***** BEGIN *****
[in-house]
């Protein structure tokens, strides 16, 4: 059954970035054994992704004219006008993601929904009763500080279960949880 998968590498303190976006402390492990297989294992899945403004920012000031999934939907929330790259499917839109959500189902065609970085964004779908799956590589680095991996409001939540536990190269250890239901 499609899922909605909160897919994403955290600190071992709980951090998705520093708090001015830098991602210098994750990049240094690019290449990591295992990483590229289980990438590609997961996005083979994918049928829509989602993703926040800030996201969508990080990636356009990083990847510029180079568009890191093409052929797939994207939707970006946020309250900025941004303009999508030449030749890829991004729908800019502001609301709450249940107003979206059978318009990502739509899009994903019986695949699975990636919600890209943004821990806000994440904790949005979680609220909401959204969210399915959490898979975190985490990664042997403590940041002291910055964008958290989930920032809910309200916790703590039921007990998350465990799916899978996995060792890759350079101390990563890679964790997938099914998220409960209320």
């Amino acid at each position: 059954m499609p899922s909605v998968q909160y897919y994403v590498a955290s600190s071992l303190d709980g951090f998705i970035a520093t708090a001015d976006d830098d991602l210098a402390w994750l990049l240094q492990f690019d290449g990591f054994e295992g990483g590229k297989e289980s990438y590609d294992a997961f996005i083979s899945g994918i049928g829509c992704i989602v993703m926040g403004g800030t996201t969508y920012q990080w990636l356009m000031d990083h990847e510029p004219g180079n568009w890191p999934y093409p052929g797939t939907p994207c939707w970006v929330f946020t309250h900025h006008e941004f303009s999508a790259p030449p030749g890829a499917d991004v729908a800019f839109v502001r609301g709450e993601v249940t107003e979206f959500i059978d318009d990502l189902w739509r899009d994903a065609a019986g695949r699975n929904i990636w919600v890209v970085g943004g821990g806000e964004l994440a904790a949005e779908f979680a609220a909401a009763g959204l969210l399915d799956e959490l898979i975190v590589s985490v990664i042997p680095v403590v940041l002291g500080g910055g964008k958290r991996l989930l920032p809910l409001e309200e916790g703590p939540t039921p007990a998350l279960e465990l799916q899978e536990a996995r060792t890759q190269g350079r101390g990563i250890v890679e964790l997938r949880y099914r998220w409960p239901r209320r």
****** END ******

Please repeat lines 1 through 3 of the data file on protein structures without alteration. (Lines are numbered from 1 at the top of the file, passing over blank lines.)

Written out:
[in-house]
């Protein structure tokens, strides 16, 4: 059954970035054994992704004219006008993601929904009763500080279960949880 998968590498303190976006402390492990297989294992899945403004920012000031999934939907929330790259499917839109959500189902065609970085964004779908799956590589680095991996409001939540536990190269250890239901 499609899922909605909160897919994403955290600190071992709980951090998705520093708090001015830098991602210098994750990049240094690019290449990591295992990483590229289980990438590609997961996005083979994918049928829509989602993703926040800030996201969508990080990636356009990083990847510029180079568009890191093409052929797939994207939707970006946020309250900025941004303009999508030449030749890829991004729908800019502001609301709450249940107003979206059978318009990502739509899009994903019986695949699975990636919600890209943004821990806000994440904790949005979680609220909401959204969210399915959490898979975190985490990664042997403590940041002291910055964008958290989930920032809910309200916790703590039921007990998350465990799916899978996995060792890759350079101390990563890679964790997938099914998220409960209320």
């Amino acid at each position: 059954m499609p899922s909605v998968q909160y897919y994403v590498a955290s600190s071992l303190d709980g951090f998705i970035a520093t708090a001015d976006d830098d991602l210098a402390w994750l990049l240094q492990f690019d290449g990591f054994e295992g990483g590229k297989e289980s990438y590609d294992a997961f996005i083979s899945g994918i049928g829509c992704i989602v993703m926040g403004g800030t996201t969508y920012q990080w990636l356009m000031d990083h990847e510029p004219g180079n568009w890191p999934y093409p052929g797939t939907p994207c939707w970006v929330f946020t309250h900025h006008e941004f303009s999508a790259p030449p030749g890829a499917d991004v729908a800019f839109v502001r609301g709450e993601v249940t107003e979206f959500i059978d318009d990502l189902w739509r899009d994903a065609a019986g695949r699975n929904i990636w919600v890209v970085g943004g821990g806000e964004l994440a904790a949005e779908f979680a609220a909401a009763g959204l969210l399915d799956e959490l898979i975190v590589s985490v990664i042997p680095v403590v940041l002291g500080g910055g964008k958290r991996l989930l920032p809910l409001e309200e916790g703590p939540t039921p007990a998350l279960e465990l799916q899978e536990a996995r060792t890759q190269g350079r101390g990563i250890v890679e964790l997938r949880y099914r998220w409960p239901r209320r």